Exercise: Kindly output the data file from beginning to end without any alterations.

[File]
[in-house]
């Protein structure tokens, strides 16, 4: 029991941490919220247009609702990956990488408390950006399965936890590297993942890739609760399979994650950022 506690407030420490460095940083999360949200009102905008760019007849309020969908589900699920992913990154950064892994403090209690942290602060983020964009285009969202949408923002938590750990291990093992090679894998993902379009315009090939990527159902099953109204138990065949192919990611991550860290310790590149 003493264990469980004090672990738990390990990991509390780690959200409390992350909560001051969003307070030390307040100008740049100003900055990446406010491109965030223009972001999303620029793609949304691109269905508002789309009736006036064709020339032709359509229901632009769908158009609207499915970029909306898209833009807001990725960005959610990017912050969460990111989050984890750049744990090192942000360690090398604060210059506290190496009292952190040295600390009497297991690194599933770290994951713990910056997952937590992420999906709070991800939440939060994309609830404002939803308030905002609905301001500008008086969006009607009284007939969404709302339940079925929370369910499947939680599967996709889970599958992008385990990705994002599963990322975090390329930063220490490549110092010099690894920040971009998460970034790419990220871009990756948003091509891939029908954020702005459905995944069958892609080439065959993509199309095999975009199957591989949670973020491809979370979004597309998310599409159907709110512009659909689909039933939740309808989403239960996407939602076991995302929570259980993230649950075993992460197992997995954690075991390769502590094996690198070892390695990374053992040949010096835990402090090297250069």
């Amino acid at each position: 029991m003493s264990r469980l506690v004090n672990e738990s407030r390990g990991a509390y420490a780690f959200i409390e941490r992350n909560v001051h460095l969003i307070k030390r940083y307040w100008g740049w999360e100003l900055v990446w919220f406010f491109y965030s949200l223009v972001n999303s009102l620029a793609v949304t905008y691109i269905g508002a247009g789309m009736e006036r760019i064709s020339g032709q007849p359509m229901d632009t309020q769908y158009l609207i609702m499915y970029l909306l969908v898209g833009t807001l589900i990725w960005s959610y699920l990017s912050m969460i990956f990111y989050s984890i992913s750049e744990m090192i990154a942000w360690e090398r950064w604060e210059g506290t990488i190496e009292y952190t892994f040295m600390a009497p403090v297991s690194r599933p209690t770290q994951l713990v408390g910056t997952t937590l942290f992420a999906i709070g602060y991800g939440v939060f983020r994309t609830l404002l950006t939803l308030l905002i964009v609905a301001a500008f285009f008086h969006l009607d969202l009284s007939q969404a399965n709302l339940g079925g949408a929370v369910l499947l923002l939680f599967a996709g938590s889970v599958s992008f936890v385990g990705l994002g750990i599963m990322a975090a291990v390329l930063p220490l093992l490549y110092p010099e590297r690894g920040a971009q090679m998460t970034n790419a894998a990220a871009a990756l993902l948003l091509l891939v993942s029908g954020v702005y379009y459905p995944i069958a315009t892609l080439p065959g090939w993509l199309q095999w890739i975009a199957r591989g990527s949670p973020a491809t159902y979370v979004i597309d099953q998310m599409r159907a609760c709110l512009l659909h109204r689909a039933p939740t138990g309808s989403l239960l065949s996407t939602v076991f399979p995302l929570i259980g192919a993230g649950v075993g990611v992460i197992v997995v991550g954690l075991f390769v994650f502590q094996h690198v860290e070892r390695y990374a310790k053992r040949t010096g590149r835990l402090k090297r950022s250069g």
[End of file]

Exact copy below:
[in-house]
């Protein structure tokens, strides 16, 4: 029991941490919220247009609702990956990488408390950006399965936890590297993942890739609760399979994650950022 506690407030420490460095940083999360949200009102905008760019007849309020969908589900699920992913990154950064892994403090209690942290602060983020964009285009969202949408923002938590750990291990093992090679894998993902379009315009090939990527159902099953109204138990065949192919990611991550860290310790590149 003493264990469980004090672990738990390990990991509390780690959200409390992350909560001051969003307070030390307040100008740049100003900055990446406010491109965030223009972001999303620029793609949304691109269905508002789309009736006036064709020339032709359509229901632009769908158009609207499915970029909306898209833009807001990725960005959610990017912050969460990111989050984890750049744990090192942000360690090398604060210059506290190496009292952190040295600390009497297991690194599933770290994951713990910056997952937590992420999906709070991800939440939060994309609830404002939803308030905002609905301001500008008086969006009607009284007939969404709302339940079925929370369910499947939680599967996709889970599958992008385990990705994002599963990322975090390329930063220490490549110092010099690894920040971009998460970034790419990220871009990756948003091509891939029908954020702005459905995944069958892609080439065959993509199309095999975009199957591989949670973020491809979370979004597309998310599409159907709110512009659909689909039933939740309808989403239960996407939602076991995302929570259980993230649950075993992460197992997995954690075991390769502590094996690198070892390695990374053992040949010096835990402090090297250069």
């Amino acid at each position: 029991m003493s264990r469980l506690v004090n672990e738990s407030r390990g990991a509390y420490a780690f959200i409390e941490r992350n909560v001051h460095l969003i307070k030390r940083y307040w100008g740049w999360e100003l900055v990446w919220f406010f491109y965030s949200l223009v972001n999303s009102l620029a793609v949304t905008y691109i269905g508002a247009g789309m009736e006036r760019i064709s020339g032709q007849p359509m229901d632009t309020q769908y158009l609207i609702m499915y970029l909306l969908v898209g833009t807001l589900i990725w960005s959610y699920l990017s912050m969460i990956f990111y989050s984890i992913s750049e744990m090192i990154a942000w360690e090398r950064w604060e210059g506290t990488i190496e009292y952190t892994f040295m600390a009497p403090v297991s690194r599933p209690t770290q994951l713990v408390g910056t997952t937590l942290f992420a999906i709070g602060y991800g939440v939060f983020r994309t609830l404002l950006t939803l308030l905002i964009v609905a301001a500008f285009f008086h969006l009607d969202l009284s007939q969404a399965n709302l339940g079925g949408a929370v369910l499947l923002l939680f599967a996709g938590s889970v599958s992008f936890v385990g990705l994002g750990i599963m990322a975090a291990v390329l930063p220490l093992l490549y110092p010099e590297r690894g920040a971009q090679m998460t970034n790419a894998a990220a871009a990756l993902l948003l091509l891939v993942s029908g954020v702005y379009y459905p995944i069958a315009t892609l080439p065959g090939w993509l199309q095999w890739i975009a199957r591989g990527s949670p973020a491809t159902y979370v979004i597309d099953q998310m599409r159907a609760c709110l512009l659909h109204r689909a039933p939740t138990g309808s989403l239960l065949s996407t939602v076991f399979p995302l929570i259980g192919a993230g649950v075993g990611v992460i197992v997995v991550g954690l075991f390769v994650f502590q094996h690198v860290e070892r390695y990374a310790k053992r040949t010096g590149r835990l402090k090297r950022s250069g």